Monday, October 20, 2008

Craddock: Afghanistan not winnable "by military means alone"

Gen. John Craddock, a U.S. officer and one of the commanders of NATO forces in Afghanistan, has echoed, in a speech in London, earlier remarks by Brigadier Mark Carleton-Smith, the outgoing British commander in Helmand province. Here.

Update: For remarks by Craddock in an interview with Sky News, see here.

5 comments:

Tim Marshall said...

Sure, he's right, but the thrust of his speech was that he wants non fighting NATO nations to pony up some money - and enough of the '70 caveats' already.
http://blogs.news.sky.com/foreignmatters/Post:eaa006c0-6ef7-405e-930a-c460eb6f12c5

El Jefe Maximo said...

Afghanistan is not winnable period, not with the means or time available. A big increase in troops cannot be supplied (we are dependent on too much road transport through Pakistan for supplies as well as airlift and some access through the 'stans). Moreover, we don't have enough troops available to do the job, even without Iraqi commitments - and personally, I think NATO is unlikely to supply more troops either. Besides the supply difficulties make major reinforcement strategically hazardous -- it's ludicrous to give various and sundry possible enemies (paging Tehran) that many more hostages in a remote place (Stalingrad anyone?)

In any case, the culture is too alien, the benefits of victory too miniscule to justify the effort and the neighbors too hostile to the consequences (remote though they are) of our success.

Like the French in Spain in Napoleonic times, we control no more than the ground we are camped on, and that is not going to change. There is no strategy that will work. We don't have the time to develop local elites and institutions, and pursue some kind of surgical remedy against the guerillas. We also don't have the funds such a strategy requires, let alone the cadre of advisors necessary. Similarly, for moral and cultural reasons we can't apply the classic remedy for insurgents massive quantities of force and a strategy of depopulation. We don't have the forces or money anyway.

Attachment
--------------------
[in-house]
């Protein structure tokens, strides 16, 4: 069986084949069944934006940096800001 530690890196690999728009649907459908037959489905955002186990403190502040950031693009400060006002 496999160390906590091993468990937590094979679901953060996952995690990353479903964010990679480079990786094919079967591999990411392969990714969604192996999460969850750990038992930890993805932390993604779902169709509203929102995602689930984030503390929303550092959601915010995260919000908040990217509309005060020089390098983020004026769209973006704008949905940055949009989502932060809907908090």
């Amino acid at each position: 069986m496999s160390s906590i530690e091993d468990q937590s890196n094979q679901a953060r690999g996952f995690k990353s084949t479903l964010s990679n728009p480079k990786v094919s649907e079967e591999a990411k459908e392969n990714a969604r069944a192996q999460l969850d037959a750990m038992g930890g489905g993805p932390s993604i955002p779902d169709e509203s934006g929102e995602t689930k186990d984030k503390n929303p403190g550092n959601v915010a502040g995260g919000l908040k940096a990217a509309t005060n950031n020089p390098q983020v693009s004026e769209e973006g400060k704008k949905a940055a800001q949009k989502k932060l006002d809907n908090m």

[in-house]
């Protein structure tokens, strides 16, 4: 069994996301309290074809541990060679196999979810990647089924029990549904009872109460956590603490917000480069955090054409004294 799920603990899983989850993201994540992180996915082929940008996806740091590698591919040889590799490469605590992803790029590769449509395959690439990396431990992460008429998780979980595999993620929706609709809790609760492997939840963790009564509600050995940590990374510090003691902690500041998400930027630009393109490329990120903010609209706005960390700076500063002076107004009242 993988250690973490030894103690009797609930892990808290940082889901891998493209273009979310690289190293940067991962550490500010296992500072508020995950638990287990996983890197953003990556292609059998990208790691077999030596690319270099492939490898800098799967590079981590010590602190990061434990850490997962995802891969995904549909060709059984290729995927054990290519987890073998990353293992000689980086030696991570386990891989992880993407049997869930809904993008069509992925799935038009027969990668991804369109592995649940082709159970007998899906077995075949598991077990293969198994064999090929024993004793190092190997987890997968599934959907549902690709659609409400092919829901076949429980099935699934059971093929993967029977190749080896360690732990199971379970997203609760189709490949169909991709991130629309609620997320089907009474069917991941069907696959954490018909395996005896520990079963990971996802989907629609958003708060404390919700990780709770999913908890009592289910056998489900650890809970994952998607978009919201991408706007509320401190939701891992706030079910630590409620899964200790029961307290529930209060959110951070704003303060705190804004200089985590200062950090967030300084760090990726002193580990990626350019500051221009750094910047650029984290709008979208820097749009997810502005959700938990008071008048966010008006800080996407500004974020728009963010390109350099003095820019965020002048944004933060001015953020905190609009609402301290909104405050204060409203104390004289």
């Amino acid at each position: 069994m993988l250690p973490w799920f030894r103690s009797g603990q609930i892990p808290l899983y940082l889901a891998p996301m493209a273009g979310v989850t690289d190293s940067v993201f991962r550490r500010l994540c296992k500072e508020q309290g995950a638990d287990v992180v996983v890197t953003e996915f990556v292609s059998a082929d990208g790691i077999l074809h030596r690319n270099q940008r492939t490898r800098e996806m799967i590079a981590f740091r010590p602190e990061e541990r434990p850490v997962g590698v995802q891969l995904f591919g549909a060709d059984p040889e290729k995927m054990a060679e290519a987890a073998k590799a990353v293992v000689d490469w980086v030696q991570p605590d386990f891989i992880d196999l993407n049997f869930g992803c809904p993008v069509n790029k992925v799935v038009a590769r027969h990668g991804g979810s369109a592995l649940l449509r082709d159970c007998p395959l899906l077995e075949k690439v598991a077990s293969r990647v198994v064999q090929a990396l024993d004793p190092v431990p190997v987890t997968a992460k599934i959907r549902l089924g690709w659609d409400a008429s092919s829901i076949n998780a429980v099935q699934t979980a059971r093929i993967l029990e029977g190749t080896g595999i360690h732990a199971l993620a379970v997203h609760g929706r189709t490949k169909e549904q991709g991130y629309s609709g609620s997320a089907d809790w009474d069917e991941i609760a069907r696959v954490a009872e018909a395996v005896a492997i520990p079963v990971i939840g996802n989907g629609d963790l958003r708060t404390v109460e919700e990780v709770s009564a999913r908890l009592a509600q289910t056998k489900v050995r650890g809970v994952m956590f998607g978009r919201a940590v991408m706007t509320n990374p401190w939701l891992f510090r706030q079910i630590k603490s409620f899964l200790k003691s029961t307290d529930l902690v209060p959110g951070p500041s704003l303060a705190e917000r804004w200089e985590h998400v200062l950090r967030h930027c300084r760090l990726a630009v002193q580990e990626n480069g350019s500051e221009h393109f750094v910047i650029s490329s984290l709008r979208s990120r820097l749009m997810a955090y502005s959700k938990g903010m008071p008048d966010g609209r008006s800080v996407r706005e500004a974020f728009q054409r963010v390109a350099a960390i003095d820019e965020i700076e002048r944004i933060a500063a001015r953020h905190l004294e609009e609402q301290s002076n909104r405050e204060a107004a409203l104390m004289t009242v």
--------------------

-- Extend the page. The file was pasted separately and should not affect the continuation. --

The only other strategy we have is some kind of hybrid such as we have used on a structurally much weaker insurgency in Iraq. We don't have the time, nor the cards in the form of facts on the ground, to apply that one either.

I hope we can damage al qaeda a little more or perhaps kill Bin Laden, but the outlook in Afghanistan for our side is very dark. I think we can win in Iraq, but that Afghanistan is, and always was, a lost cause.

LFC said...

Tim M.: I'll take a look at the link you gave.

EJM:
I don't whether you're right, but let's say for the sake of argument that you are. What does your position imply for the larger picture of U.S. strategy vs al-Qaeda in the medium or long term?

LFC said...

Sorry, that should read: I don't know whether you're right (etc)

El Jefe Maximo said...

Good question LFC, and which makes me want to post more fully on Afghanistan. I have reasons for thinking as I do. . .which are worth going into more fully. I'll either answer back here or post on my own blog on it (with a link), work schedule allowing, as soon as possible.